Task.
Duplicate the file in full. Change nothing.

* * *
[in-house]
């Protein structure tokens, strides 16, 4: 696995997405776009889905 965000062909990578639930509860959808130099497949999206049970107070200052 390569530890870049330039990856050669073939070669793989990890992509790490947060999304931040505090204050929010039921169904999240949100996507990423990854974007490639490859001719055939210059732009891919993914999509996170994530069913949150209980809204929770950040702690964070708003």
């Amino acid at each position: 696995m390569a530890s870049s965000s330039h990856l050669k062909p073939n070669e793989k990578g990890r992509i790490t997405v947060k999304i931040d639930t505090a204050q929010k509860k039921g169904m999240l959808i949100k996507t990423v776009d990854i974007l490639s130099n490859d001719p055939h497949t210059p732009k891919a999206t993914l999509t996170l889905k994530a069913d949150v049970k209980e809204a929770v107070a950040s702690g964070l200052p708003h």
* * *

[in-house]
């Protein structure tokens, strides 16, 4: 696995997405776009889905 965000062909990578639930509860959808130099497949999206049970107070200052 390569530890870049330039990856050669073939070669793989990890992509790490947060999304931040505090204050929010039921169904999240949100996507990423990854974007490639490859001719055939210059732009891919993914999509996170994530069913949150209980809204929770950040702690964070708003």
């Amino acid at each position: 696995m390569a530890s870049s965000s330039h990856l050669k062909p073939n070669e793989k990578g990890r992509i790490t997405v947060k999304i931040d639930t505090a204050q929010k509860k039921g169904m999240l959808i949100k996507t990423v776009d990854i974007l490639s130099n490859d001719p055939h497949t210059p732009k891919a999206t993914l999509t996170l889905k994530a069913d949150v049970k209980e809204a929770v107070a950040s702690g964070l200052p708003h």